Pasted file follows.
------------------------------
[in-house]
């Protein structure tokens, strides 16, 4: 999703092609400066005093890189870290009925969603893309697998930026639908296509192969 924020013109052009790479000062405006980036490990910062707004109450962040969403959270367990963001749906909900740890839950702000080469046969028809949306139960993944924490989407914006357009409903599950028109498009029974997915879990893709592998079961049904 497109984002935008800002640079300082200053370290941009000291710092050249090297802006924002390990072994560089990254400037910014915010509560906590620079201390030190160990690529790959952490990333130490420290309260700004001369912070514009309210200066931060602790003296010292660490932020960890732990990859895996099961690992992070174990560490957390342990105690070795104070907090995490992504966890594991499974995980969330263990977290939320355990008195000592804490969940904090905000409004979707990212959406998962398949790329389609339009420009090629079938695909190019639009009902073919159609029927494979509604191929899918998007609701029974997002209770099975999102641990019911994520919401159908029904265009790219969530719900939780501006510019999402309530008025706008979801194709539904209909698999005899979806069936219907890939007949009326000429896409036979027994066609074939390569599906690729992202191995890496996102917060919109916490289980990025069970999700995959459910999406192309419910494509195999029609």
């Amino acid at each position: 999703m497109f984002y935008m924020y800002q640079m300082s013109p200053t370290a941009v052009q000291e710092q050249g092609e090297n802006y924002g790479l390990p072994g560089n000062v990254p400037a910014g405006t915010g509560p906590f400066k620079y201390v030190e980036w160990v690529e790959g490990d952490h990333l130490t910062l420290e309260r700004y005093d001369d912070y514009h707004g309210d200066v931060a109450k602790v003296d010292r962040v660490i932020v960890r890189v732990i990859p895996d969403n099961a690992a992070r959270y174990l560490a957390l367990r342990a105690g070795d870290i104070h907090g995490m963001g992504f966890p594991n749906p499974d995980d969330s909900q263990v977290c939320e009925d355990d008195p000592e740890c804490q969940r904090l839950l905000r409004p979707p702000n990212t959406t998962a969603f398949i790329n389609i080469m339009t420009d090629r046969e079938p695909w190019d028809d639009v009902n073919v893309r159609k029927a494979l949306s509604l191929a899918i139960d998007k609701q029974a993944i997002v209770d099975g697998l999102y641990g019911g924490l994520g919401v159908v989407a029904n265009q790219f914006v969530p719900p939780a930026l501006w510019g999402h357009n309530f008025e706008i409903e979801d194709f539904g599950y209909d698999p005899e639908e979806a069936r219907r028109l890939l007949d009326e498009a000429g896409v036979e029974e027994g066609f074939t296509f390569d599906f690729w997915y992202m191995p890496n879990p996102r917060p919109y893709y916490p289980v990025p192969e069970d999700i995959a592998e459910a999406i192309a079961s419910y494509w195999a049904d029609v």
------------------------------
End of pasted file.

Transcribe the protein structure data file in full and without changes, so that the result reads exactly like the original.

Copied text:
[in-house]
């Protein structure tokens, strides 16, 4: 999703092609400066005093890189870290009925969603893309697998930026639908296509192969 924020013109052009790479000062405006980036490990910062707004109450962040969403959270367990963001749906909900740890839950702000080469046969028809949306139960993944924490989407914006357009409903599950028109498009029974997915879990893709592998079961049904 497109984002935008800002640079300082200053370290941009000291710092050249090297802006924002390990072994560089990254400037910014915010509560906590620079201390030190160990690529790959952490990333130490420290309260700004001369912070514009309210200066931060602790003296010292660490932020960890732990990859895996099961690992992070174990560490957390342990105690070795104070907090995490992504966890594991499974995980969330263990977290939320355990008195000592804490969940904090905000409004979707990212959406998962398949790329389609339009420009090629079938695909190019639009009902073919159609029927494979509604191929899918998007609701029974997002209770099975999102641990019911994520919401159908029904265009790219969530719900939780501006510019999402309530008025706008979801194709539904209909698999005899979806069936219907890939007949009326000429896409036979027994066609074939390569599906690729992202191995890496996102917060919109916490289980990025069970999700995959459910999406192309419910494509195999029609």
């Amino acid at each position: 999703m497109f984002y935008m924020y800002q640079m300082s013109p200053t370290a941009v052009q000291e710092q050249g092609e090297n802006y924002g790479l390990p072994g560089n000062v990254p400037a910014g405006t915010g509560p906590f400066k620079y201390v030190e980036w160990v690529e790959g490990d952490h990333l130490t910062l420290e309260r700004y005093d001369d912070y514009h707004g309210d200066v931060a109450k602790v003296d010292r962040v660490i932020v960890r890189v732990i990859p895996d969403n099961a690992a992070r959270y174990l560490a957390l367990r342990a105690g070795d870290i104070h907090g995490m963001g992504f966890p594991n749906p499974d995980d969330s909900q263990v977290c939320e009925d355990d008195p000592e740890c804490q969940r904090l839950l905000r409004p979707p702000n990212t959406t998962a969603f398949i790329n389609i080469m339009t420009d090629r046969e079938p695909w190019d028809d639009v009902n073919v893309r159609k029927a494979l949306s509604l191929a899918i139960d998007k609701q029974a993944i997002v209770d099975g697998l999102y641990g019911g924490l994520g919401v159908v989407a029904n265009q790219f914006v969530p719900p939780a930026l501006w510019g999402h357009n309530f008025e706008i409903e979801d194709f539904g599950y209909d698999p005899e639908e979806a069936r219907r028109l890939l007949d009326e498009a000429g896409v036979e029974e027994g066609f074939t296509f390569d599906f690729w997915y992202m191995p890496n879990p996102r917060p919109y893709y916490p289980v990025p192969e069970d999700i995959a592998e459910a999406i192309a079961s419910y494509w195999a049904d029609v």